Immigrants in the U.S. sent over $148 billion to their home countries in 2017

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Remittances sent by immigrants living in the U.S. to their home countries in 2017.

A significant share of immigrants all over the world send part of their paycheck back to help their families in their home countries. When all of those payments are added together, the amount of money on the move every year is enormous and it competes with international aid as one of the biggest financial inflows to developing countries. According to recently published Pew Research Center data based on figures from the World Bank, it is estimated that the collective sum of remittance payments in 2017 came to $625 billion, a 7% increase from 2016 when the total was estimated at $586 billion.

In the United States alone, it is estimated that more than $148 billion was sent to individuals in other countries in 2017. Back in 2004, a study found that over 60% of the 16.5 million Latin American-born adults living in the country at that time sent money home on a regular basis. Pew’s analysis of the latest World Bank figures found that Mexico was the top destination country for U.S. remittance payments by far with over $30 billion sent home. China was a very distant second with $16.14 billion while India had the third-highest volume at $11.7 billion. The cashflow wasn’t just limited to developing countries, however, with South Korea and Germany coming in at number 11 and 12 on the list with $2.83 and $2.80 billion respectively in 2017.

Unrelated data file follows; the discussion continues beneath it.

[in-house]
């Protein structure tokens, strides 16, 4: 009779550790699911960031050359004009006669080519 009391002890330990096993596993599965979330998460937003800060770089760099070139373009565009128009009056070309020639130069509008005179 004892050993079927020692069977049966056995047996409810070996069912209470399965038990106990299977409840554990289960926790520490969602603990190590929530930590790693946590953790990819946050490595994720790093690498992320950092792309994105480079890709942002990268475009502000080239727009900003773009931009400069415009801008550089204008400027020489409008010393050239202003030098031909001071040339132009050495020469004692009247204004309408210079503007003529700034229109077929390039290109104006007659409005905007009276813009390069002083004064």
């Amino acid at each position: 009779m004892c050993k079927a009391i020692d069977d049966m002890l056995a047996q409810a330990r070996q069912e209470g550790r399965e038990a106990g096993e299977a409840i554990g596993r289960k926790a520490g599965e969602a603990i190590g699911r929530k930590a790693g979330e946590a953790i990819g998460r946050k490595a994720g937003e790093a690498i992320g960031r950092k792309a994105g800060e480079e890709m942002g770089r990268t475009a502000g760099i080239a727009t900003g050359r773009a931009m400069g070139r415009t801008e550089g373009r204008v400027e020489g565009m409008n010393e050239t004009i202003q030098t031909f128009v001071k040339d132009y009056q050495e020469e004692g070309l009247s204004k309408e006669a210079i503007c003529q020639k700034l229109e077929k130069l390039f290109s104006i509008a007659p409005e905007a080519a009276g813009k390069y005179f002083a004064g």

Via Forbes

 

The World Bank is no longer supporting the oil and gas industries

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The World Bank is starting to phase out its support for the oil and gas industries.

The move is part of efforts to address climate change and reinforce the Paris Climate agreement.

It also suggests that the Bank intends to play a leading role in the battle against climate change as the US turns its back on global environmental leadership.

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China’s Economy Overtook the U.S. in 2010 to Become Number One

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China’s economy overtook the U.S. in 2010.

Some time in 2010, the Chinese economy overtook that of the United States.  In purchasing power parity (PPP) terms – that is, adjusting for the different costs of living in the two countries – the size of China’s economy was $14.8 trillion in 2010, compared to the US economy’s $14.6 trillion.

 

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